Visiting Omero Cellars and Sarah Cabot
the tasting room in Carlton
inside the tasting room
getting ready to walk through the vineyards on Ribbon Ridge, our greeter
The Omero Cellars property rests in the smallest AVA in Willamette Valley at only 1300 acres, Ribbon Ridge. Omero’s vines are predominately Pinot Noir planted in 2009, with 26 total acres, 22 of which are Pinot Noir, 4 acres Pinot Gris. 2011 offered the first vintage of fruit off the property.
After completing studies at the Northwest Wine Academy with South Seattle Community College (as well as a degree in Jazz Composition from Berklee College of Music in Boston), Sarah Cabot sought harvest internships in Willamette Valley. The difficulty was found in her already having a secure position with the restaurant Wild Ginger in Seattle. Finally, she got the guts up to quit her job. The same day she gave notice she arrived home to an email about a harvest internship at Belle Pente, and the possibility of work as their Assistant Wine Maker, if she’d relocate, and proved the right fit. She hit the road.
“There has been a lot of serendipity for me in all of this.” –Sarah Cabot
“I love working with Pinot Noir. I love making whites. Those two are favorites. … There is no end to what we can learn. Each vintage is so different. I’m really playing mad scientist right now. Quality and knowledge in wine making come from trial and error. So, I always experiment, and put a lot of thought into my experiments before starting them, and talk with peers about them too. And then there are also the tools from school to work with. ” –Sarah Cabot
rains fell at bud break this year, causing some of the blooms to stay shut, thereby not turning into fruit. The phenomenon is known as “shatter”, leading to clusters with fewer grapes. Without shatter a Pinot cluster would form a small fairly cohesive fist shape. Here the open nature of the cluster shows the loss of berries caused by the opening rain. Asking Cabot about the health of her clusters this year she is surprised at the amount of shatter, but quickly remarks she’s okay with it because of what the loss of fruit now can do for the complexity of the wine in the end.
The Pinot Gris is planted on incredibly steep slopes. The Omero Cellars 2011 Pinot Gris offers juicy, bright fruit, with touches of light citrus powder, good movement of acidity, and a smooth mouth feel.
The wines are made to be served with food, and so we ate. Roasted Beets served with a goat cheese whip, and a reduction of pink grapefruit, peach, rosemary, and lavender.
Served with the 2008 Omero Cellars Pinot Noir made with fruit from Chehalem Estate Vineyard, which was planted in 1983. The wine offers rich aromatics, with light caramel notes, pepper, dark fruit, and rose floral, plus rose bramble notes. The palate follows. I am disinclined to spit. This wine has a lot to offer now, but also wants time to show the joy of experience.
Beet greens, red quinoa, fresh green beans, roasted potatoes, broccolini, cherry tomatoes, and balsamic. Oregon vegetables are one of the five necessities for a good life.
The 2009 Omero Cellars Pinot Noir from the Ribbon Ridge AVA but declassified to name as Willamette Valley fruit. The wine offers rose, and lavender spice with a belly of red fruit aromatics. There is a soft mouth feel carrying pepper, and rose perfume alongside thoroughly integrated red fruit and light caramel notes.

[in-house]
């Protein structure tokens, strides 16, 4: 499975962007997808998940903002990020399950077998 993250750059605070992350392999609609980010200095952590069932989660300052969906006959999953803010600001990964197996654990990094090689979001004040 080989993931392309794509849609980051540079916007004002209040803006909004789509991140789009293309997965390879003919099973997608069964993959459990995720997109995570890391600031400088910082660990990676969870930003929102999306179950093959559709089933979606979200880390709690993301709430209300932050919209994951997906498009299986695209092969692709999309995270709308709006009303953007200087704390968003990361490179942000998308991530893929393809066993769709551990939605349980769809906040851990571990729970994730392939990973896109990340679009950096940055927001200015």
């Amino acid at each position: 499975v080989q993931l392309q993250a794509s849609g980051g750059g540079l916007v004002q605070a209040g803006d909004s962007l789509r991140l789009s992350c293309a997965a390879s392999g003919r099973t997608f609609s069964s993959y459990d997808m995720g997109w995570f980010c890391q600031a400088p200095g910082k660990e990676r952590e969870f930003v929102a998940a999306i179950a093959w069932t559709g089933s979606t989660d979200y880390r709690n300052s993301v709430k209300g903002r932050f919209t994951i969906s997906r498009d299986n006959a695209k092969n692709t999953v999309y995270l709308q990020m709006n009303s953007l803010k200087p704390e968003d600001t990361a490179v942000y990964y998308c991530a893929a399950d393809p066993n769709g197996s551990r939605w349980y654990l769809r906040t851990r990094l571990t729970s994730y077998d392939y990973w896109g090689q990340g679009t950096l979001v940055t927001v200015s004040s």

Shaved zucchini squash, corn, truffle oil, and shaved Parmesan
Carlton Farms Pork Ribs served in a blackberry and Omero Pinot Noir reduction. I like meat. #meat
The 2010 Omero Cellars Iliad offers rose and cherry blossom with integrated spice and pepper, and a perfumed palate carrying deep date notes. The flavors here are fluid, while also rich and concentrated.
The 2010 Omero Cellars Odyssey–their reserve wine that vintage–shows a darker, fuller, and richer presentation alongside the Iliad. The aromatics show spiced, with pepper, and cooked (not jam) cherry. There are rose back notes here integrated in with the fruit.
What is consistent in Omero Cellars wines is a rich presentation with plenty of movement. There is a focus here on dark-flower aromatics, concentrated fruits, and acidity.
Tartlets from mixed greens and vegetable juice pulp, plum-apricots, with black pepper crumple, Oregon hazelnuts, and truffle honey. Oregon hazelnuts are another of the five things necessary to living a good life.
As a surprise, Destiny Dudley pulled out the first wine Cabot ever made to go with dessert–a 2007 Late Harvest Pinot Gris made in 5 gallon buckets and Cabot’s garage. The wine is remarkably fresh, and only a touch sweet. It offers orange blossom, and quince in a delicate nose, with white herbs, nuts, white peach, very light residual sugar and white pepper, all well integrated through the palate, and served in a label-less bottle (my favorite).
Thank you very much to Sarah Cabot for the wines, and walking me through the vineyards.
Thank you very much to Destiny Dudley for the fantastic food served for lunch.
Thank you to Amanda Moore.
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A steel drum pig AND the #meat hashtag, -swoon-!
I love visiting wine shops in various countries that I have visited, but apparently, I haven’t found the chance to visit a vineyard like you did! I envy you lol 🙂 But thanks anyway for posting this review. Thumbs up!